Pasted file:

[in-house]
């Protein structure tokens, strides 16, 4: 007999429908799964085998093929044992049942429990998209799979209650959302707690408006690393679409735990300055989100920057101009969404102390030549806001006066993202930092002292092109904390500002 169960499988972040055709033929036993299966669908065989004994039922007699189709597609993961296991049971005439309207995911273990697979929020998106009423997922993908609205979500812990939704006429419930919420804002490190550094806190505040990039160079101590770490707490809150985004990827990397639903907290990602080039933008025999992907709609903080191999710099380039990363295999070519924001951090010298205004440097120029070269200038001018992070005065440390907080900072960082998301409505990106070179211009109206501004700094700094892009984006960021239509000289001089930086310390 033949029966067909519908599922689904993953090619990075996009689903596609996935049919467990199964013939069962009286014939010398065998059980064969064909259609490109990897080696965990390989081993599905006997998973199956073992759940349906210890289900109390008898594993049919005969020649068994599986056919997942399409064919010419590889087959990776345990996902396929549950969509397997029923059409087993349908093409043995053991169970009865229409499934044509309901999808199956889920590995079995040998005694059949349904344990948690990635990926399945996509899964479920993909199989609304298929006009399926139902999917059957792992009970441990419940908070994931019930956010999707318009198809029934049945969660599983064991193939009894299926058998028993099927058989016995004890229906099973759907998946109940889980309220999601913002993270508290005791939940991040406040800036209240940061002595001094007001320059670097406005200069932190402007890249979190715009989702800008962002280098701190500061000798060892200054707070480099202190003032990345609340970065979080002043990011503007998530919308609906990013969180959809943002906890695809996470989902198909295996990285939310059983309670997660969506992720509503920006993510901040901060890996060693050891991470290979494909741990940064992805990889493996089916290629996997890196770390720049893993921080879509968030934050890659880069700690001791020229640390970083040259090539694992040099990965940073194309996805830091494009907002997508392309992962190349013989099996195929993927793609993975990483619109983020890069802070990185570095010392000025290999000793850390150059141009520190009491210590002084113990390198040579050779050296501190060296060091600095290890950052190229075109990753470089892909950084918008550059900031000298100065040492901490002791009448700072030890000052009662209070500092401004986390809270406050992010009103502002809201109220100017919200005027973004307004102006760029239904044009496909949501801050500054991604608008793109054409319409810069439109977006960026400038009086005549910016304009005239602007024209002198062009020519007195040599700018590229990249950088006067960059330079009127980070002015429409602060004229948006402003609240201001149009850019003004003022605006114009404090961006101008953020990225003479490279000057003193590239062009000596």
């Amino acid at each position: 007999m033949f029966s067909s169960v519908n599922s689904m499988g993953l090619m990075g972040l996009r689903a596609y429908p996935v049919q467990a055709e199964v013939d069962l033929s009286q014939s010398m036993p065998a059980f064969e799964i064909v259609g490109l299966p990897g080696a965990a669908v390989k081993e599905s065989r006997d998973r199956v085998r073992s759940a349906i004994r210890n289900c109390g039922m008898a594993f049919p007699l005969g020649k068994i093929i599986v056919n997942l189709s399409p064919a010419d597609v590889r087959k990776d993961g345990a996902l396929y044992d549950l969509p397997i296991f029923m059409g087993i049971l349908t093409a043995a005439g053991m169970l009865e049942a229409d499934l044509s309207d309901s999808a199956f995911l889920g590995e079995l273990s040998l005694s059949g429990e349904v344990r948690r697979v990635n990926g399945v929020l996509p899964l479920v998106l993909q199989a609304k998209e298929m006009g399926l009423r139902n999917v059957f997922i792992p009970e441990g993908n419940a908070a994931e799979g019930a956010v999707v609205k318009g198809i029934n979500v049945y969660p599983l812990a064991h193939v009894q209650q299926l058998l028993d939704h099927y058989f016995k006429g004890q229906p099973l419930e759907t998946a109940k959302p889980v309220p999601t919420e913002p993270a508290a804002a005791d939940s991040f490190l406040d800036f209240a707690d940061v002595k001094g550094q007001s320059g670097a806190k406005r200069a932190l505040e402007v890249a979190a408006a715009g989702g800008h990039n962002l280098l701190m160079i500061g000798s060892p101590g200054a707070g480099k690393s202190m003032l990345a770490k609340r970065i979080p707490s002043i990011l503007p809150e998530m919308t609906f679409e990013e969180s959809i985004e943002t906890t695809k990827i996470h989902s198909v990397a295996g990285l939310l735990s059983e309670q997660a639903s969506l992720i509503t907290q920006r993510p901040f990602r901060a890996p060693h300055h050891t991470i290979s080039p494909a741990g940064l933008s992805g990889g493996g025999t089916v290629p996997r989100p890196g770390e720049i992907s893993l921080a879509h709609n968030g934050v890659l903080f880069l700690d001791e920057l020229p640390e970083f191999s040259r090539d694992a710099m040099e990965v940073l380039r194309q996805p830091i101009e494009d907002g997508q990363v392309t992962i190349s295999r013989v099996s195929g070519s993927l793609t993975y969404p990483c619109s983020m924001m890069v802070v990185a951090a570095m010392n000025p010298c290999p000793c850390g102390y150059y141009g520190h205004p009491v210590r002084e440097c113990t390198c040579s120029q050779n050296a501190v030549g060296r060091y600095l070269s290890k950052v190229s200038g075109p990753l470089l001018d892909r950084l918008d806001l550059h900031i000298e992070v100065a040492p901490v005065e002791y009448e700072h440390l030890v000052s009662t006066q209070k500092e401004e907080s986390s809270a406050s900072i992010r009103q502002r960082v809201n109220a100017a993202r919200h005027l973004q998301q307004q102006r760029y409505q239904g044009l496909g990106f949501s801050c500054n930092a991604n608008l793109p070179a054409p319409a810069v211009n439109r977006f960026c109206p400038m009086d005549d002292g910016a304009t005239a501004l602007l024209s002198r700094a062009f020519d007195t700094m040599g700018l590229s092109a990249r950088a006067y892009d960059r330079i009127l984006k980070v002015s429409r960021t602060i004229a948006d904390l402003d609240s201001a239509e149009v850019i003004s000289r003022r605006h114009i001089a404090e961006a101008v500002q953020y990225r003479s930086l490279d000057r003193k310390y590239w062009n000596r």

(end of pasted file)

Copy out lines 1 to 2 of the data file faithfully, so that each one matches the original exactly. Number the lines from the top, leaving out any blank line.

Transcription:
[in-house]
């Protein structure tokens, strides 16, 4: 007999429908799964085998093929044992049942429990998209799979209650959302707690408006690393679409735990300055989100920057101009969404102390030549806001006066993202930092002292092109904390500002 169960499988972040055709033929036993299966669908065989004994039922007699189709597609993961296991049971005439309207995911273990697979929020998106009423997922993908609205979500812990939704006429419930919420804002490190550094806190505040990039160079101590770490707490809150985004990827990397639903907290990602080039933008025999992907709609903080191999710099380039990363295999070519924001951090010298205004440097120029070269200038001018992070005065440390907080900072960082998301409505990106070179211009109206501004700094700094892009984006960021239509000289001089930086310390 033949029966067909519908599922689904993953090619990075996009689903596609996935049919467990199964013939069962009286014939010398065998059980064969064909259609490109990897080696965990390989081993599905006997998973199956073992759940349906210890289900109390008898594993049919005969020649068994599986056919997942399409064919010419590889087959990776345990996902396929549950969509397997029923059409087993349908093409043995053991169970009865229409499934044509309901999808199956889920590995079995040998005694059949349904344990948690990635990926399945996509899964479920993909199989609304298929006009399926139902999917059957792992009970441990419940908070994931019930956010999707318009198809029934049945969660599983064991193939009894299926058998028993099927058989016995004890229906099973759907998946109940889980309220999601913002993270508290005791939940991040406040800036209240940061002595001094007001320059670097406005200069932190402007890249979190715009989702800008962002280098701190500061000798060892200054707070480099202190003032990345609340970065979080002043990011503007998530919308609906990013969180959809943002906890695809996470989902198909295996990285939310059983309670997660969506992720509503920006993510901040901060890996060693050891991470290979494909741990940064992805990889493996089916290629996997890196770390720049893993921080879509968030934050890659880069700690001791020229640390970083040259090539694992040099990965940073194309996805830091494009907002997508392309992962190349013989099996195929993927793609993975990483619109983020890069802070990185570095010392000025290999000793850390150059141009520190009491210590002084113990390198040579050779050296501190060296060091600095290890950052190229075109990753470089892909950084918008550059900031000298100065040492901490002791009448700072030890000052009662209070500092401004986390809270406050992010009103502002809201109220100017919200005027973004307004102006760029239904044009496909949501801050500054991604608008793109054409319409810069439109977006960026400038009086005549910016304009005239602007024209002198062009020519007195040599700018590229990249950088006067960059330079009127980070002015429409602060004229948006402003609240201001149009850019003004003022605006114009404090961006101008953020990225003479490279000057003193590239062009000596």